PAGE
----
Sport to raise kids

2017-09-05 06:02

Kewtown Primary School received sports equipment from the Western Cape Department of Cultural Affairs and Sport on Wednesday.

The equipment, handed over by provincial minister Anroux Marais, was requested by residents and parents of the school when they approached the department directly.

School principal Cecil Balie says he hopes the equipment will help the school give more opportunities to its learners to display their talents or even discover a hidden talent.

“Sport has unified our country and it is also a form of reconciliation and we hope that by the minister’s gesture and the donation here that we can make it available to our learners during contact time and after contact time,” says Balie.

At the handover Marais said her department aimed to expose children, particularly from vulnerable neighbourhoods, to sport.

“Let us consider the social ills plaguing our communities: Poverty, substance abuse, teenage pregnancies, gangsterism, to name only a few. Together, we have to do the hard yards to provide our youth and the greater Athlone community with an alternate, healthier lifestyle. A lifestyle that instils hope and motivation to want to be better versions of yourself to rise above vulnerable circumstances and to bring about real change in the province and South Africa as a whole. What better way to place this lifestyle in reach than by promoting mass participation, skills development and talent identification in sport by providing our schools with the equipment needed to create an enabling environment?” Marais said in her speech.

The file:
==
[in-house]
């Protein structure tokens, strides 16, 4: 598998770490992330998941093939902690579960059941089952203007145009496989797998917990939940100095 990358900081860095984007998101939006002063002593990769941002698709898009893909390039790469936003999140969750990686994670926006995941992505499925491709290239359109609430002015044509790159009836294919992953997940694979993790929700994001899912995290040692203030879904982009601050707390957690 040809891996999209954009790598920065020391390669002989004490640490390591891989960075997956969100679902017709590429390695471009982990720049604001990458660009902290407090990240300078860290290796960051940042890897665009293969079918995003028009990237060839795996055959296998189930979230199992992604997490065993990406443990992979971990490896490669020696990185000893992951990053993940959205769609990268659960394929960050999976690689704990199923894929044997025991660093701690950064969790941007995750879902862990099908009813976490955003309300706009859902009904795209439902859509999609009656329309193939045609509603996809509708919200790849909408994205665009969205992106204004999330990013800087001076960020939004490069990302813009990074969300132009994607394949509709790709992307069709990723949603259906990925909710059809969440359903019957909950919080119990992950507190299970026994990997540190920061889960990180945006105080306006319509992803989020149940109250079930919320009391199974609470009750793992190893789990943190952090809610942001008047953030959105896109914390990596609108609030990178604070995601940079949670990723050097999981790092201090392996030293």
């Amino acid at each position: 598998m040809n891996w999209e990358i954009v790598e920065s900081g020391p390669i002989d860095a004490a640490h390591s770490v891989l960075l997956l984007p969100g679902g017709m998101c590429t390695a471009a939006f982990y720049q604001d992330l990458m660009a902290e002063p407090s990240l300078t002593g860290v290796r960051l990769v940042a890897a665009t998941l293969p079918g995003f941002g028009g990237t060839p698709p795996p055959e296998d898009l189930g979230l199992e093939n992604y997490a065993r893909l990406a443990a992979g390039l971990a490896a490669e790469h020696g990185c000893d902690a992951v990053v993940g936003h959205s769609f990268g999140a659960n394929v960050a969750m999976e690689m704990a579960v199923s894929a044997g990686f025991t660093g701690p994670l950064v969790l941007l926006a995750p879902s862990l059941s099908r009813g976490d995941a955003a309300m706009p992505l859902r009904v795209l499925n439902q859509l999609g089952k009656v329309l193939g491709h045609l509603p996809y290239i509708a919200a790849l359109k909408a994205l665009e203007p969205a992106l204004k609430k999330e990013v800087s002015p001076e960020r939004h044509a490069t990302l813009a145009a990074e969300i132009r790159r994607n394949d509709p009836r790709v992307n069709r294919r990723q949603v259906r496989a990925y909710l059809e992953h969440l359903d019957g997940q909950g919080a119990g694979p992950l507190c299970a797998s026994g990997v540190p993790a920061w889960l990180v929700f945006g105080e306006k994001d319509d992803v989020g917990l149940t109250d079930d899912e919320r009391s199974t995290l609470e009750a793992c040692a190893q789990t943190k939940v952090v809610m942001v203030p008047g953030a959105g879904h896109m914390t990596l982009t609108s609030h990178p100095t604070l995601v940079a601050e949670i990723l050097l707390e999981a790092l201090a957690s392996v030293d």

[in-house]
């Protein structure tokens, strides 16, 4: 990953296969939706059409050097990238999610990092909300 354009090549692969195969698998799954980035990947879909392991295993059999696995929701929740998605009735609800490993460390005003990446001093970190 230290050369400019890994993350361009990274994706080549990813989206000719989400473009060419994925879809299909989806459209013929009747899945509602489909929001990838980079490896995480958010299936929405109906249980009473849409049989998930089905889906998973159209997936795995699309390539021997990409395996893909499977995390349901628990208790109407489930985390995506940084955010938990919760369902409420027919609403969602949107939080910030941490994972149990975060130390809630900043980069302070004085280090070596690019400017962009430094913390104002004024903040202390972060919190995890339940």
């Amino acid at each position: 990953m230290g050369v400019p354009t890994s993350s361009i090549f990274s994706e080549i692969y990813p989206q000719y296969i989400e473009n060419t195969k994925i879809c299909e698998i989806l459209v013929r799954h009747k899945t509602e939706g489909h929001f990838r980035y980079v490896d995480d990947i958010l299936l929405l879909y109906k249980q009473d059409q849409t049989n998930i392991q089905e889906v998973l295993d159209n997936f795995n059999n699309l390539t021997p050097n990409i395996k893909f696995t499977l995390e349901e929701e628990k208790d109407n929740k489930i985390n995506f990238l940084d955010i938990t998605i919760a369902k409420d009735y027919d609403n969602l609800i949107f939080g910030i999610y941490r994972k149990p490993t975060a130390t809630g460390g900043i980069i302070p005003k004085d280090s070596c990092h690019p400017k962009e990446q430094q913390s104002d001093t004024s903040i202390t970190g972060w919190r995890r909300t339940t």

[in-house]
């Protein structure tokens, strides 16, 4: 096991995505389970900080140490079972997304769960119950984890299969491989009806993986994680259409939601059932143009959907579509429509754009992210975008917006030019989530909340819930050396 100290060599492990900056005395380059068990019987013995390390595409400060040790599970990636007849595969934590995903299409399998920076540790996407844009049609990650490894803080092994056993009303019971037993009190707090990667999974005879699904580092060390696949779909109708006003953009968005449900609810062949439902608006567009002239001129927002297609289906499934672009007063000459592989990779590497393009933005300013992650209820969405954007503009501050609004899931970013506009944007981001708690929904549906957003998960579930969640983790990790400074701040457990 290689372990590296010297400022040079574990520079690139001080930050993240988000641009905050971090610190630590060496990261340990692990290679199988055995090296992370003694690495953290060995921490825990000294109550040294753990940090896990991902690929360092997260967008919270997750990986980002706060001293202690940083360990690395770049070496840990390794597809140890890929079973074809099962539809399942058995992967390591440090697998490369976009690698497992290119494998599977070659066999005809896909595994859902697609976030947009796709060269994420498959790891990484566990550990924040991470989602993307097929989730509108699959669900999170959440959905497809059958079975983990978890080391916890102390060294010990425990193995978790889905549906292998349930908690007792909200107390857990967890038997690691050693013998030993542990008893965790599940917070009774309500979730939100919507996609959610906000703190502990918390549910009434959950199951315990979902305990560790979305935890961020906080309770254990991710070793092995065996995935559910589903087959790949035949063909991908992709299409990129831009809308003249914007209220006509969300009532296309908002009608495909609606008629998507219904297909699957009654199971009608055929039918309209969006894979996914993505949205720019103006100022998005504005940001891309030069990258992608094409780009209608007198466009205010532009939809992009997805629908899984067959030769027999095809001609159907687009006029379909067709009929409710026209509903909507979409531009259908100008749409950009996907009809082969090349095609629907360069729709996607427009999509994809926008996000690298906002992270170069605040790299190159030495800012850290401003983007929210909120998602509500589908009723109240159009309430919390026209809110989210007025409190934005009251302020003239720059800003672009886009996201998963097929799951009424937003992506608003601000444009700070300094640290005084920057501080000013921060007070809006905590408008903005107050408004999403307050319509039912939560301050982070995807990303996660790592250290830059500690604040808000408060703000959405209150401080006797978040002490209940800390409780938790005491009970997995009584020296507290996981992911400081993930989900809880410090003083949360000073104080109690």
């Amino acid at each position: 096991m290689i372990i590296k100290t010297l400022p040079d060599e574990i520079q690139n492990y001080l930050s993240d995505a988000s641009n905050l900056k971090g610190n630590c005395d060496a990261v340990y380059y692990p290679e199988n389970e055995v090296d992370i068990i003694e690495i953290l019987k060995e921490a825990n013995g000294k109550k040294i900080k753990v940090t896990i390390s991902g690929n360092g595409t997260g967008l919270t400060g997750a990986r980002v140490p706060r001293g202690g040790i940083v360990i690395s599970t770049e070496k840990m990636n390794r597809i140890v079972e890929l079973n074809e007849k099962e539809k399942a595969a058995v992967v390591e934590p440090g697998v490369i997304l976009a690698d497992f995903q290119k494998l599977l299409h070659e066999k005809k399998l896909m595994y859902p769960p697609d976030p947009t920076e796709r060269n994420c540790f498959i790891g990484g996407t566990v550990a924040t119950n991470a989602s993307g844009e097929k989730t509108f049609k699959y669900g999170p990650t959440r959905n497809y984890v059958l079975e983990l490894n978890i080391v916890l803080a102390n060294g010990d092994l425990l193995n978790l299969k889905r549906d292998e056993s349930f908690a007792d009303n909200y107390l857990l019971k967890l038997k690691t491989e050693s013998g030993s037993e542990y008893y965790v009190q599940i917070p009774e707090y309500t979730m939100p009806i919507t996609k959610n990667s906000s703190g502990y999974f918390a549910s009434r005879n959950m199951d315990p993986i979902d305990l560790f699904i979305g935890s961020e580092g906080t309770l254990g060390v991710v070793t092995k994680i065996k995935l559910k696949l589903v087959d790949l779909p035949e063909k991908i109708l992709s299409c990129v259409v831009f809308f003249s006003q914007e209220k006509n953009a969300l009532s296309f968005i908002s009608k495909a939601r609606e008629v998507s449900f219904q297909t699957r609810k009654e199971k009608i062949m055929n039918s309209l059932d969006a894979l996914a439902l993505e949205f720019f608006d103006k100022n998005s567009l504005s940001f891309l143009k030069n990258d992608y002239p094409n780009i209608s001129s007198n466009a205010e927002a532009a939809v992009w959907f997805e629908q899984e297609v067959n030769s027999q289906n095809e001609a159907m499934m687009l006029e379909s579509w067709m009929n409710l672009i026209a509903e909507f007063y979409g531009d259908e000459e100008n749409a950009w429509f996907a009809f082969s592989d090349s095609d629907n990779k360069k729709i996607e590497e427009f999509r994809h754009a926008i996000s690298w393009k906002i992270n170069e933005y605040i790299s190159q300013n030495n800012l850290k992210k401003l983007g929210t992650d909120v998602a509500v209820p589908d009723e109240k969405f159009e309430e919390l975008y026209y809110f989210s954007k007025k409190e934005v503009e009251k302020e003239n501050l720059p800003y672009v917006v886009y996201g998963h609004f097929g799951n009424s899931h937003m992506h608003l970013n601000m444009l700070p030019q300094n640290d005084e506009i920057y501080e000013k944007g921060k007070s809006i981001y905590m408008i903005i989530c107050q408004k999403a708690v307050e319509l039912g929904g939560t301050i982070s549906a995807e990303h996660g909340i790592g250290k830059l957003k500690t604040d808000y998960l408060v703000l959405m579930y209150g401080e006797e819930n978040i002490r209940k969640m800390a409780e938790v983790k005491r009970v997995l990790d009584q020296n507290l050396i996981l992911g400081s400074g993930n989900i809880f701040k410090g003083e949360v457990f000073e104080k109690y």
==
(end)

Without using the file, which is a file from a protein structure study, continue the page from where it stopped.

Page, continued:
Balie says he is involved in the subject of Physical Education for Grade 7 learners at the school.

“I have tried to introduce the game of rugby and it was quite a challenge, but at the end of the day the boys and girls enjoyed themselves. We can use these balls, because we had one ball before, now we will have a few to use in our school to promote rugby and to unify our communities and our country through sport,” says Balie.

Marais implored schools and residents to approach the department or her directly if they had a genuine need for equipment, provided there were facilities in place for the equipment to be used in.

“What I suggest is that in a school there is always a teacher who is interested in sport. If that teacher or the councillor can contact me and if it is difficult we will be able to channel it to wherever the request will go. We do have an open-door policy, so they can come directly to me.”V Continued on page 4.


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